Last weekend I spent a Saturday in the wonderful world of the Progressive International Motorcycle Show here in Chicago. Thousands of two-wheel-curious people came out to see the latest in motorcycle tech, check out customs, or even learn how to ride. Like Jake, I also learned how to wheelie on a brilliant Zero electric motorcycle. However, the highlight of the show for me was Janus Motorcycles, a little manufacturer from Goshen, Indiana, hidden in the two-wheeled madness.

Classic-styled bikes and vintage machines have seen a renaissance in recent years. Cafe builds are popular on social media, and big manufacturers now want a slice of the vintage pie. Even shows like IMS feature sizable vintage displays.

And yet, few of the modern vintage builds truly call back to a time when bikes were built by hand and the machines were unapologetically analogue. That is, until you set your eyes on a Janus. Like the name suggests, they’re one carburetor in the past and a tire in the future.

I was astonished that I hadn’t heard of them before, and as I explored their display I heard others express the same amazement.

Janus Motorcycles don’t just look the part. Like a Morgan, they employ old-school building techniques with dabs of modernity here and there. These bikes are built almost entirely by hand in Indiana, with much of the work carried out by Amish craftsmen. Most parts of every motorcycle they build are sourced and made right here in the United States.

Janus’ Three Captivating Motorcycle Flavors

The Janus Motorcycles lineup is small thus far with only three models, Phoenix, Gryffin, and Halcyon.

The Halcyon looks ripped straight out of the pages of history with a hardtail style rear end, classic lines, and sprung seat. If you didn’t know any better, you would think this motorcycle was nearly 100 years old.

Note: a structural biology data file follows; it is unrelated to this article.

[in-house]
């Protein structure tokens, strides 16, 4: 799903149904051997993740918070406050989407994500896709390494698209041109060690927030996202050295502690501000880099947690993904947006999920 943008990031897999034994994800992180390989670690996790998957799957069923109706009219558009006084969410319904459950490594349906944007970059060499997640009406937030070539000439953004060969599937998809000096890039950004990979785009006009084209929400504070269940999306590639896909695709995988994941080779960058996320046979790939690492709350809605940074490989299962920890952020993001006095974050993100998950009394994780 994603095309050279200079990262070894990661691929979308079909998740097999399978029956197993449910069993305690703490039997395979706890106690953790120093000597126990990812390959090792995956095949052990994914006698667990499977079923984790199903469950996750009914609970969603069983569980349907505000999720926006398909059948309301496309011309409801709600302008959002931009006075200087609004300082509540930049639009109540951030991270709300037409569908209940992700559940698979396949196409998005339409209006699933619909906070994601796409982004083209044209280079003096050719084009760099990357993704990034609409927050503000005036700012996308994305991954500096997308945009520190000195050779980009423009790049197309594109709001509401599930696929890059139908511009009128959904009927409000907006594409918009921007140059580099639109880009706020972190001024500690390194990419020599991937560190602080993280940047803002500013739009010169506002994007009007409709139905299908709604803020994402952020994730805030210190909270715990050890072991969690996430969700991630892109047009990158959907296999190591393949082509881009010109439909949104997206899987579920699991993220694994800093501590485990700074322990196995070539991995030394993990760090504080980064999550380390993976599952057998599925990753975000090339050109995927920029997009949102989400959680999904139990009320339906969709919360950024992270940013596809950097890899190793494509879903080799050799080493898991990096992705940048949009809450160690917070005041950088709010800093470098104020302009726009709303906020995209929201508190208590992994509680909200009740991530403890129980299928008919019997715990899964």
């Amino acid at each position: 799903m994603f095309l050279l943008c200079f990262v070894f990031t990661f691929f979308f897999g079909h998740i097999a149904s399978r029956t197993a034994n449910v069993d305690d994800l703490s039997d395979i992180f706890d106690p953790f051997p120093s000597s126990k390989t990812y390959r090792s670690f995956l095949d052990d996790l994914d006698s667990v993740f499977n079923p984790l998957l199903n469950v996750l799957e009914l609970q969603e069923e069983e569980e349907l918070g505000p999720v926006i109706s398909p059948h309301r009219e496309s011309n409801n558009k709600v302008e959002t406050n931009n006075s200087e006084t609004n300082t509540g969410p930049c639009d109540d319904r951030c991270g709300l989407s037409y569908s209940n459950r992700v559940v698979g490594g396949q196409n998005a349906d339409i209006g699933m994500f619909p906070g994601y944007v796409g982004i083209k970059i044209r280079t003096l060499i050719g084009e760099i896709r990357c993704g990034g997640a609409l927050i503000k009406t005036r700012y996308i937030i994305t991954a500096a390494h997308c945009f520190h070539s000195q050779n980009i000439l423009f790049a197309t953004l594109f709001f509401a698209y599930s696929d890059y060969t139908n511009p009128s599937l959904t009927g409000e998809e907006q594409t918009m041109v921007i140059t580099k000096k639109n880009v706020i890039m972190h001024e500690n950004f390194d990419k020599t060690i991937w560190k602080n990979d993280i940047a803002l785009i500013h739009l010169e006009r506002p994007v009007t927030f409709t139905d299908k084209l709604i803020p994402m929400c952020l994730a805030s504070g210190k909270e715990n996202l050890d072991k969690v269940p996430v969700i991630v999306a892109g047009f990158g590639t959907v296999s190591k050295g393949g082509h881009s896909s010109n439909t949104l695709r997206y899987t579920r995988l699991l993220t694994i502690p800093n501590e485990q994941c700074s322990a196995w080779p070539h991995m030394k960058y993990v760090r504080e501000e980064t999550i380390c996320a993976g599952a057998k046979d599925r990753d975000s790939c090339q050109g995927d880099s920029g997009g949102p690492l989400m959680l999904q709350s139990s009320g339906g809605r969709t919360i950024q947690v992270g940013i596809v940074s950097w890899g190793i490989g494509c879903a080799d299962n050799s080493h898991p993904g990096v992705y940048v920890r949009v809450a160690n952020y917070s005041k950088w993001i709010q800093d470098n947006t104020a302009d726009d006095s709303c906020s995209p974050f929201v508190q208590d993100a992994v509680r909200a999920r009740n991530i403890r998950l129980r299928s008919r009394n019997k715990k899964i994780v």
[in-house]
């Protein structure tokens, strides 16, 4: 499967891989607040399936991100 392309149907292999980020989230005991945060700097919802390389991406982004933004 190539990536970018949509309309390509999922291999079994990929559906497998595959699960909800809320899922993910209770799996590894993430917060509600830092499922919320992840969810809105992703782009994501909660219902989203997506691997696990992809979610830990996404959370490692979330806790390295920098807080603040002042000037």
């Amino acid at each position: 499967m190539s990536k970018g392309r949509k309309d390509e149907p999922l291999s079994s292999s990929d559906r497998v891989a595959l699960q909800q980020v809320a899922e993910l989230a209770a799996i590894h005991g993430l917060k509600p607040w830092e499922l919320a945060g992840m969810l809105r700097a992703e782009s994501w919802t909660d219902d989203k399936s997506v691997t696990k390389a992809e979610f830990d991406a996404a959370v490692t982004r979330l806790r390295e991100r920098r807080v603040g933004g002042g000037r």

Janus motorcycles Halcyon

The Gryffin is a scrambler, set to challenge the wilderness and steal an off-roader’s heart doing it. This motorcycle is built to be taken “off the grid,” and it’s not afraid to be roughed up. Like the rest of the bikes here, it’s purposely simple, but tough. Like the scramblers of old, this bike should be so easily repaired you could probably get it home with zip ties, duct tape, and chewing gum if you needed to.

Janus motorcycles Griffin

Rounding out the trio is the Phoenix. This motorcycle absolutely nails the timeless cafe look that so many riders are looking for today. These remind me a little of a classic Egli-Vincent or AJS cafe racer. All three bikes even come with little Easter eggs. The number plates actually indicate what serial number in the series you have, and each motorcycle has an outline of Indiana with the company’s location highlighted.

Powering every Janus is a carbureted 229cc single-cylinder engine, pumping out 14 bhp and 11.65 lb-ft of torque. Top speed is around 70 mph. I would probably avoid long stints on the Interstate, but weighing in around 265 pounds, these bikes should be plenty fun storming down a country road. The engine is simple with no surprises! As mentioned before, a core philosophy behind these bikes is simplicity. Janus wants the rider to be able to maintain and repair their cycle without an engineering degree.

The Heart of Janus Motorcycles

Some will be quick to point out that this engine comes from China and indeed, it does. This is no surprise to me. Building a machine from scratch is hard, with engines being a particularly expensive expenditure. A small outfit would not easily be able to engineer their own engine, unless they plan on pricing their vehicles into the stratosphere. Look no further than attempted car startups like Elio Motors to see how building your own engine can be a slow, expensive process.

Janus motorcycles Phoenix

That said, these engines are design descendants of Honda and are used in bikes all over the world. The company figures if these engines can survive the harsh environments around the world where repairs may be few and far between, they’ll be just fine in America. Janus is so confident in their reliability and quality, their co-founder rode one cross-country. They challenge you to come try it at one of their Discovery Days.

All three Janus motorcycles do start on the higher end for their spec sheet ($6995 regardless of model). However, each motorcycle also has a laundry list of options, and you’ll be getting a hand-built motorcycle offering a fair amount of customization. These bikes aren’t supposed to compete with big brands and they aren’t supposed to win speed wars. Janus is selling a big-picture experience with these machines. It sounds like most Janus owners already own another motorcycle, if not entire collections. I’d feel it would be unfair to judge them on spec sheet and other bikes alone. I actually really like that each variant has the same starting price!

I’m so happy to see so many fresh ideas in the motorcycle industry. These machines swept me off my feet and I hope to see more of them and get to sample them for myself.

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